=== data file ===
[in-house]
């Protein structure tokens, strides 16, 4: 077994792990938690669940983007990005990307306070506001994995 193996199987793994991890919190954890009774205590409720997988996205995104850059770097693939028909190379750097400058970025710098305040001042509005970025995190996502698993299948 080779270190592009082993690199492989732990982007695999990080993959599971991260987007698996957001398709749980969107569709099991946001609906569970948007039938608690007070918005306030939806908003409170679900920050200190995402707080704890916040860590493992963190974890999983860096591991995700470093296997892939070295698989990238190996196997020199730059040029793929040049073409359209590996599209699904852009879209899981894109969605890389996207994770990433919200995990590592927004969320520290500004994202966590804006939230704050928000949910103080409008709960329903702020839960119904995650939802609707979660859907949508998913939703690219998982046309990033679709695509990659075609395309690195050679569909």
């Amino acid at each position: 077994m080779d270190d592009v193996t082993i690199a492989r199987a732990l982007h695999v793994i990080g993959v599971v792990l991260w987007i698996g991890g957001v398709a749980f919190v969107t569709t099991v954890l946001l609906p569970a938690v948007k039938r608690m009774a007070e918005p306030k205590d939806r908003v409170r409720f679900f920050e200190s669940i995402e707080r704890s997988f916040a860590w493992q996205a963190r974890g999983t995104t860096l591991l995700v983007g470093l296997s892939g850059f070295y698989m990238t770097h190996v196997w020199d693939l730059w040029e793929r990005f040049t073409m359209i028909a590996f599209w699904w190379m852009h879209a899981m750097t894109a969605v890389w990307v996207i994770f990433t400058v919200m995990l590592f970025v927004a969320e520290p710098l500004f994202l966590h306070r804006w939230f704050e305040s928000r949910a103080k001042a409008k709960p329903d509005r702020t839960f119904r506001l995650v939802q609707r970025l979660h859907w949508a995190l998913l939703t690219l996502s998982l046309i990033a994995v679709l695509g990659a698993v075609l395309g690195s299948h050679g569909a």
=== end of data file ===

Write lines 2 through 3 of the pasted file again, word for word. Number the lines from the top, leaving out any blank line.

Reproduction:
């Protein structure tokens, strides 16, 4: 077994792990938690669940983007990005990307306070506001994995 193996199987793994991890919190954890009774205590409720997988996205995104850059770097693939028909190379750097400058970025710098305040001042509005970025995190996502698993299948 080779270190592009082993690199492989732990982007695999990080993959599971991260987007698996957001398709749980969107569709099991946001609906569970948007039938608690007070918005306030939806908003409170679900920050200190995402707080704890916040860590493992963190974890999983860096591991995700470093296997892939070295698989990238190996196997020199730059040029793929040049073409359209590996599209699904852009879209899981894109969605890389996207994770990433919200995990590592927004969320520290500004994202966590804006939230704050928000949910103080409008709960329903702020839960119904995650939802609707979660859907949508998913939703690219998982046309990033679709695509990659075609395309690195050679569909």
């Amino acid at each position: 077994m080779d270190d592009v193996t082993i690199a492989r199987a732990l982007h695999v793994i990080g993959v599971v792990l991260w987007i698996g991890g957001v398709a749980f919190v969107t569709t099991v954890l946001l609906p569970a938690v948007k039938r608690m009774a007070e918005p306030k205590d939806r908003v409170r409720f679900f920050e200190s669940i995402e707080r704890s997988f916040a860590w493992q996205a963190r974890g999983t995104t860096l591991l995700v983007g470093l296997s892939g850059f070295y698989m990238t770097h190996v196997w020199d693939l730059w040029e793929r990005f040049t073409m359209i028909a590996f599209w699904w190379m852009h879209a899981m750097t894109a969605v890389w990307v996207i994770f990433t400058v919200m995990l590592f970025v927004a969320e520290p710098l500004f994202l966590h306070r804006w939230f704050e305040s928000r949910a103080k001042a409008k709960p329903d509005r702020t839960f119904r506001l995650v939802q609707r970025l979660h859907w949508a995190l998913l939703t690219l996502s998982l046309i990033a994995v679709l695509g990659a698993v075609l395309g690195s299948h050679g569909a």